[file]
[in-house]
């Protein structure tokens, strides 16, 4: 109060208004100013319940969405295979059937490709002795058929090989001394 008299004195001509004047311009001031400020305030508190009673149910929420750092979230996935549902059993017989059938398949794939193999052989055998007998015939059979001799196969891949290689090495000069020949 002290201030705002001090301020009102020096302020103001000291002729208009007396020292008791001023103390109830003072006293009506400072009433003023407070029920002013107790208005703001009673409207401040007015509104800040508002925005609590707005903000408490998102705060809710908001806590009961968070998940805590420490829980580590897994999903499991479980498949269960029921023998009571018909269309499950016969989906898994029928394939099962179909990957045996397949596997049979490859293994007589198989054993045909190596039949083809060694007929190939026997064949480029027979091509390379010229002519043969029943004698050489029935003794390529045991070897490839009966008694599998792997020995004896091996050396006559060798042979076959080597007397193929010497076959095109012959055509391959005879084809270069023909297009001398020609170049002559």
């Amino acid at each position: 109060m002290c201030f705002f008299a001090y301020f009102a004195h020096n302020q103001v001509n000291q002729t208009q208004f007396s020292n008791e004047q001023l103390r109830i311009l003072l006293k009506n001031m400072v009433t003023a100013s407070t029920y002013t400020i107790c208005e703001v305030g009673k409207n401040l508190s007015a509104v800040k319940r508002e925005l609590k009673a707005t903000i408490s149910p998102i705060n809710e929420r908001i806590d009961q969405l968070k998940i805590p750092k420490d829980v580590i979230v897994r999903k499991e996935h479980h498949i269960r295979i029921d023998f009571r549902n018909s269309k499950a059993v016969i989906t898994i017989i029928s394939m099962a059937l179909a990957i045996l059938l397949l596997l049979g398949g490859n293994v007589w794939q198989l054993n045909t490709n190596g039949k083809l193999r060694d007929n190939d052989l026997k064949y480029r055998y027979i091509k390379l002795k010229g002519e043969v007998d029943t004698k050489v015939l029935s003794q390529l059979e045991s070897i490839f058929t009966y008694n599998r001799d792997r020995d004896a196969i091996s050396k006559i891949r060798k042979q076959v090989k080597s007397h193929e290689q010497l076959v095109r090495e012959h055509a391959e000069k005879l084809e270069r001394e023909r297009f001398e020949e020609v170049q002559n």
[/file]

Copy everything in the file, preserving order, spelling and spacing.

[in-house]
């Protein structure tokens, strides 16, 4: 109060208004100013319940969405295979059937490709002795058929090989001394 008299004195001509004047311009001031400020305030508190009673149910929420750092979230996935549902059993017989059938398949794939193999052989055998007998015939059979001799196969891949290689090495000069020949 002290201030705002001090301020009102020096302020103001000291002729208009007396020292008791001023103390109830003072006293009506400072009433003023407070029920002013107790208005703001009673409207401040007015509104800040508002925005609590707005903000408490998102705060809710908001806590009961968070998940805590420490829980580590897994999903499991479980498949269960029921023998009571018909269309499950016969989906898994029928394939099962179909990957045996397949596997049979490859293994007589198989054993045909190596039949083809060694007929190939026997064949480029027979091509390379010229002519043969029943004698050489029935003794390529045991070897490839009966008694599998792997020995004896091996050396006559060798042979076959080597007397193929010497076959095109012959055509391959005879084809270069023909297009001398020609170049002559």
């Amino acid at each position: 109060m002290c201030f705002f008299a001090y301020f009102a004195h020096n302020q103001v001509n000291q002729t208009q208004f007396s020292n008791e004047q001023l103390r109830i311009l003072l006293k009506n001031m400072v009433t003023a100013s407070t029920y002013t400020i107790c208005e703001v305030g009673k409207n401040l508190s007015a509104v800040k319940r508002e925005l609590k009673a707005t903000i408490s149910p998102i705060n809710e929420r908001i806590d009961q969405l968070k998940i805590p750092k420490d829980v580590i979230v897994r999903k499991e996935h479980h498949i269960r295979i029921d023998f009571r549902n018909s269309k499950a059993v016969i989906t898994i017989i029928s394939m099962a059937l179909a990957i045996l059938l397949l596997l049979g398949g490859n293994v007589w794939q198989l054993n045909t490709n190596g039949k083809l193999r060694d007929n190939d052989l026997k064949y480029r055998y027979i091509k390379l002795k010229g002519e043969v007998d029943t004698k050489v015939l029935s003794q390529l059979e045991s070897i490839f058929t009966y008694n599998r001799d792997r020995d004896a196969i091996s050396k006559i891949r060798k042979q076959v090989k080597s007397h193929e290689q010497l076959v095109r090495e012959h055509a391959e000069k005879l084809e270069r001394e023909r297009f001398e020949e020609v170049q002559n």